FIG. 2 shows a differential microwave spectrum 32 in the frequency range from 77 to 86 GHz. The differential response in db is shown. FIG. 2 is the differential absorption spectrum of tissue from a patient suffering from breast carcinoma. FIG. 3 shows a similar curve 33 taken over the same frequency range. This specimen was also taken from a patient having breast carcinoma. It will be noted that the two responses are quite similar, so that it is possible to determine the nature of the malignancy from the type of microwave spectrum obtained. It should also be noted that the amplitude of the response such as the peaks 34 and 35 of the spectrum 33 of FIG. 3 are an indication of the amount of tumorous cells compared to normal cells in the tissue sample. Thus, if both beams were transmitted through normal cells, there should be a zero response. If, on the other hand, the tissue to be tested contains half tumor and half normal cells, then the energy at the detector represents half the amplitude of the differential absorption spectrum. Thus, the sample from the patient of FIG. 3 obviously contains more tumorous cells than that of FIG. 2.

FIGS. 4 and 5, to which reference is now made, show microwave absorption spectra 37 and 38, both corresponding to a frequency range from 77 to 86 GHz. The response is again given in db. The spectra 37 and 38 were obtained from tissues of two different patients, each suffering from melanoma. It should be noted that for the charts of FIGS. 2 through 5 the response of the malignant tissues was subtracted from that of the normal cells. It will also be noted that the sharpness of the response, such as that of curve 33 or 37, is also an indication of the ratio of malignant to normal cells.

It is believed that malignant cells have a different absorption spectrum because the DNA (deoxyribonucleic acid) of a malignant cell is different from that of a normal cell. It is also well known that the nucleus of a malignant cell or cancer cell is larger than that of a normal cell which is again due to the difference of the respective DNA.

There has thus been disclosed an apparatus for and method of identifying the nature of cells. Malignant cells are compared to normal cells by subtracting their microwave spectra. This is effected conveniently by shifting the phase through 180 of one of the two beams. The frequency of the generator is continuously varied over a predetermined range. The resulting differential absorption spectra make it possible to draw conclusions not only whether the cells are malignant, but of the particular type of malignancy, such, for example, as carcinoma, sarcoma and melanoma.

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Referenced by
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US4135131 *Oct 14, 1977Jan 16, 1979The United States Of America As Represented By The Secretary Of The ArmyMicrowave time delay spectroscopic methods and apparatus for remote interrogation of biological targets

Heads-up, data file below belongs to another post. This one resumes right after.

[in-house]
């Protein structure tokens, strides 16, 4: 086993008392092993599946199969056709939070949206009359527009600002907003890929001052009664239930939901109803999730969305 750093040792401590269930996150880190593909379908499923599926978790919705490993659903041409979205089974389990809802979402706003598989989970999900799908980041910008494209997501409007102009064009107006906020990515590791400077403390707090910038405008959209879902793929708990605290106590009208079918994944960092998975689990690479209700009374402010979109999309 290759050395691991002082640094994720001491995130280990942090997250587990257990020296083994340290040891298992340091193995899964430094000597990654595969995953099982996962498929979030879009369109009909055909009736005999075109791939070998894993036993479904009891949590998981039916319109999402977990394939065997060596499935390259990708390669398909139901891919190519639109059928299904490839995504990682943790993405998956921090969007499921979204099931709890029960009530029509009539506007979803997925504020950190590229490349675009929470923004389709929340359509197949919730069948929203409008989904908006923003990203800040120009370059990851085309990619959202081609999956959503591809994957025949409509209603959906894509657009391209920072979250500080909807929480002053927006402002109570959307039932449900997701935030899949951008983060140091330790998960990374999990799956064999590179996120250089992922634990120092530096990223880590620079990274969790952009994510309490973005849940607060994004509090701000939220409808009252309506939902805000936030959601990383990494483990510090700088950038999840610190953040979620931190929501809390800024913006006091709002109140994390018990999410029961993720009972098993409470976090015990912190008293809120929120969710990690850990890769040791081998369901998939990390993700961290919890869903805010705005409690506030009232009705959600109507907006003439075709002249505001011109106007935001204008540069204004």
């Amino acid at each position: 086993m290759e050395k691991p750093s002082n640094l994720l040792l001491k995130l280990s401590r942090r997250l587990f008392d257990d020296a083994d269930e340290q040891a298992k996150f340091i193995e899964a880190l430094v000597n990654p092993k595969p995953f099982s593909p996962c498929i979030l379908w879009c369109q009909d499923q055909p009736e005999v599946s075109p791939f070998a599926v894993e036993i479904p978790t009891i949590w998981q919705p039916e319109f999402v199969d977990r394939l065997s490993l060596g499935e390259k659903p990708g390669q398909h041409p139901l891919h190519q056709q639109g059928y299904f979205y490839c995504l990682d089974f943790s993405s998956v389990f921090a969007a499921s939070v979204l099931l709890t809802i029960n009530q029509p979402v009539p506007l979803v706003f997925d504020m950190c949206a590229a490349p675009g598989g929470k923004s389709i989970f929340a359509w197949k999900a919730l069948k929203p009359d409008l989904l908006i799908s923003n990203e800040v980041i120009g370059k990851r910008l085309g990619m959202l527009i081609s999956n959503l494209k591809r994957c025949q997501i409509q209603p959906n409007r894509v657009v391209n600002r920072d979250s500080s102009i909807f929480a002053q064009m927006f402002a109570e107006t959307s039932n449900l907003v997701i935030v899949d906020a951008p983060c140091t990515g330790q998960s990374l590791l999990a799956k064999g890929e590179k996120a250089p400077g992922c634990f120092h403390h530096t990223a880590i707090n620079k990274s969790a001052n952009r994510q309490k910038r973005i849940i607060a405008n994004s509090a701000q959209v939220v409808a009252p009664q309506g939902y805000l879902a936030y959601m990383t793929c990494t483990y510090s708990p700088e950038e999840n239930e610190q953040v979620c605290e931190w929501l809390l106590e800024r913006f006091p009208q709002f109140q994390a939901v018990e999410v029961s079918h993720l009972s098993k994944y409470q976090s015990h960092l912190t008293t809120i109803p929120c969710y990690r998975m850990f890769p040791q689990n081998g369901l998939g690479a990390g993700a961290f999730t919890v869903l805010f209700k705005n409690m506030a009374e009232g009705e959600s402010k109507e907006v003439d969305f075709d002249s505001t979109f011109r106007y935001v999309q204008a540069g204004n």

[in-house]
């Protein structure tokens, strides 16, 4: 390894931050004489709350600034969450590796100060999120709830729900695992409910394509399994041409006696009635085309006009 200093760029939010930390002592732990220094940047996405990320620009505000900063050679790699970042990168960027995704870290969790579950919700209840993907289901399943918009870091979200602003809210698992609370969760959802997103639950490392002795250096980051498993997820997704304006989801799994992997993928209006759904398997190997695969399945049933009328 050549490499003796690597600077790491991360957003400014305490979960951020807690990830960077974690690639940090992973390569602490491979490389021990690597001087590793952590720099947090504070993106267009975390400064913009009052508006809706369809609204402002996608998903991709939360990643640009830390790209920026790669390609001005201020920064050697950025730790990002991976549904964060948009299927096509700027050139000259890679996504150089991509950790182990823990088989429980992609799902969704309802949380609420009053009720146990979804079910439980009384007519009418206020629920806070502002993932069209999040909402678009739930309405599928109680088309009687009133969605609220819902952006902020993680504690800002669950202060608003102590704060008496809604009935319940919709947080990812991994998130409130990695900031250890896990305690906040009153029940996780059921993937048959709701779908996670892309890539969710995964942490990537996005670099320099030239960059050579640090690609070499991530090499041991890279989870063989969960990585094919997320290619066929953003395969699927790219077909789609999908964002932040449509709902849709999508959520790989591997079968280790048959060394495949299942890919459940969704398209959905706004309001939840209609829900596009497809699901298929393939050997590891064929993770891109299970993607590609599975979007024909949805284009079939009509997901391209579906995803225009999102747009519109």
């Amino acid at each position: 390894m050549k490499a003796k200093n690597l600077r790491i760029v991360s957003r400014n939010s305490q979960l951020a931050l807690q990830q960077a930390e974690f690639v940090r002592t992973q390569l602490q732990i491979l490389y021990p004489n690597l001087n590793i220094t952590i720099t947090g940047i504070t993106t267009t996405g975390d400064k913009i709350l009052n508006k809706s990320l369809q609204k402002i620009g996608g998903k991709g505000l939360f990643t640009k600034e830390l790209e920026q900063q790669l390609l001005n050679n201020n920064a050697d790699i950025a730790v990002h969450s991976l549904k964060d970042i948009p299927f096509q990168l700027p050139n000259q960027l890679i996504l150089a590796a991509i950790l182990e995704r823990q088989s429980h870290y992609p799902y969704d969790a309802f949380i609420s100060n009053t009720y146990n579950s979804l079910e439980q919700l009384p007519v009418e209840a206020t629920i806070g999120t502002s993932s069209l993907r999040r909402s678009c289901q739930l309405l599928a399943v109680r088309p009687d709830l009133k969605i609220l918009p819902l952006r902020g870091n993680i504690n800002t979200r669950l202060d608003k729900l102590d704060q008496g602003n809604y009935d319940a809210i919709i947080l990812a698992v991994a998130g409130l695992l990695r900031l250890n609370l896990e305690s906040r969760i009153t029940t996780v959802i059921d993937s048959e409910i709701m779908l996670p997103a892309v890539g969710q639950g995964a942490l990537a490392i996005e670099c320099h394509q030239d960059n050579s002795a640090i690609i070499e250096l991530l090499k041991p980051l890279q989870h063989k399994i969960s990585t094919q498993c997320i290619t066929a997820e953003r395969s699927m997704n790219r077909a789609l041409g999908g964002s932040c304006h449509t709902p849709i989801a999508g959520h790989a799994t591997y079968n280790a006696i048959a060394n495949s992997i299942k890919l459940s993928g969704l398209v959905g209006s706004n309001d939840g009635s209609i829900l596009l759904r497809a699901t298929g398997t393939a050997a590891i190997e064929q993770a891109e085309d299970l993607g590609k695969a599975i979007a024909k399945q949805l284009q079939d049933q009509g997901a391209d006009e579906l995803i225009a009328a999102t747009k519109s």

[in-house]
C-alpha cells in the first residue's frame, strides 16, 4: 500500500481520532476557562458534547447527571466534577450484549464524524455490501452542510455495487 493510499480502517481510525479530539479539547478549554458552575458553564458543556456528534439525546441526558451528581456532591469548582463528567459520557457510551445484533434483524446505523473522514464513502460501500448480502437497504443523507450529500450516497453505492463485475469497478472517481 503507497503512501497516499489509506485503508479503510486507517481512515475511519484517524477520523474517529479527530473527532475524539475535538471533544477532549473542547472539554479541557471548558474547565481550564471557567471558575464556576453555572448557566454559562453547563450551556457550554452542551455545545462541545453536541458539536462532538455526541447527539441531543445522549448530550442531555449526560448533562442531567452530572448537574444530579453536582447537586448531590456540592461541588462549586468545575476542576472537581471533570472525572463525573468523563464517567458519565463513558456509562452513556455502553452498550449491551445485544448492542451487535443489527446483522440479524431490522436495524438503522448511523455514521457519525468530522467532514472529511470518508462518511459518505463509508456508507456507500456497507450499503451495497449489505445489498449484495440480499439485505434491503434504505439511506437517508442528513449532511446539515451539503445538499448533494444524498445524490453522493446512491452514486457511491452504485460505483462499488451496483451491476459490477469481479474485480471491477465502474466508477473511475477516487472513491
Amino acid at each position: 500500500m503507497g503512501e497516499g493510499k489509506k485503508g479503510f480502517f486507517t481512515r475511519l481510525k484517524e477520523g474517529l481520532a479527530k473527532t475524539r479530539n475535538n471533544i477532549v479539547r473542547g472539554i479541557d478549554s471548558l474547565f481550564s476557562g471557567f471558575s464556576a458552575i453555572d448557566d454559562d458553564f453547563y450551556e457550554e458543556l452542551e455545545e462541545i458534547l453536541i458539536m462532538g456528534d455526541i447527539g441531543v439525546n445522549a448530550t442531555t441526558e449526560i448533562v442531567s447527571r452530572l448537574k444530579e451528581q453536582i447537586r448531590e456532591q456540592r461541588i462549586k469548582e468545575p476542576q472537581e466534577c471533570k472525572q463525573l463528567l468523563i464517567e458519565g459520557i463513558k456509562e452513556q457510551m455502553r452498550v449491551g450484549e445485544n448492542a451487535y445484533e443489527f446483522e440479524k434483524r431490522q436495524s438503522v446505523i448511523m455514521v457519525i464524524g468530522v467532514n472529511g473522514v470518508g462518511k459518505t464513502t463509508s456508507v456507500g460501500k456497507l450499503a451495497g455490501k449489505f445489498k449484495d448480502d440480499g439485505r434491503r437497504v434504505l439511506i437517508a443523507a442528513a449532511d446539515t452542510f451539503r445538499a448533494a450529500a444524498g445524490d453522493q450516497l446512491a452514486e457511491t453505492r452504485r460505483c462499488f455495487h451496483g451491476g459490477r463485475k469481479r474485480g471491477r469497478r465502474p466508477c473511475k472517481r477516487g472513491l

US4247815 *May 22, 1979Jan 27, 1981The United States Of America As Represented By The Secretary Of The ArmyMethod and apparatus for physiologic facsimile imaging of biologic targets based on complex permittivity measurements using remote microwave interrogation
US4311957 *Mar 31, 1980Jan 19, 1982British-American Tobacco Company LimitedMeasurement of moisture content
US4321527 *Sep 17, 1979Mar 23, 1982Ford Aerospace & Communications Corp.Apparatus and method for individually testing combined active elements
US4514680 *Jan 28, 1983Apr 30, 1985A.Ahlstrom OsakeyhtioFlaw detection system using microwaves
US4745353 *Sep 25, 1985May 17, 1988Shell Oil CompanyIn situ BS&W measurement
US4888547 *Jan 23, 1989Dec 19, 1989Rockwell International CorporationMeter using a microwave bridge detector for measuring fluid mixtures
US5198776 *Jun 26, 1991Mar 30, 1993Microwave Medical Systems, Inc.Microwave system for detecting gaseous emboli
US6573731Jul 20, 2000Jun 3, 2003Tokyo Electron LimitedElectron density measurement and control system using plasma-induced changes in the frequency of a microwave oscillator
US6646386Jul 20, 2000Nov 11, 2003Tokyo Electron LimitedStabilized oscillator circuit for plasma density measurement
US6741944Jul 20, 2000May 25, 2004Tokyo Electron LimitedElectron density measurement and plasma process control system using a microwave oscillator locked to an open resonator containing the plasma
US6799532Aug 29, 2003Oct 5, 2004Tokyo Electron LimitedStabilized oscillator circuit for plasma density measurement
US6861844 *Jul 20, 2000Mar 1, 2005Tokyo Electron LimitedElectron density measurement and plasma process control system using changes in the resonant frequency of an open resonator containing the plasma
US20040007983 *Aug 29, 2003Jan 15, 2004Tokyo Electron LimitedStabilized oscillator circuit for plasma density measurement
WO2008123790A1 *Apr 6, 2007Oct 16, 2008Viktor Mikhailovich MushtaOncological disease diagnosis method
U.S. Classification324/639, 324/647
International ClassificationG01N15/10, G01N22/00
Cooperative ClassificationG01N22/00, G01N15/10
European ClassificationG01N15/10, G01N22/00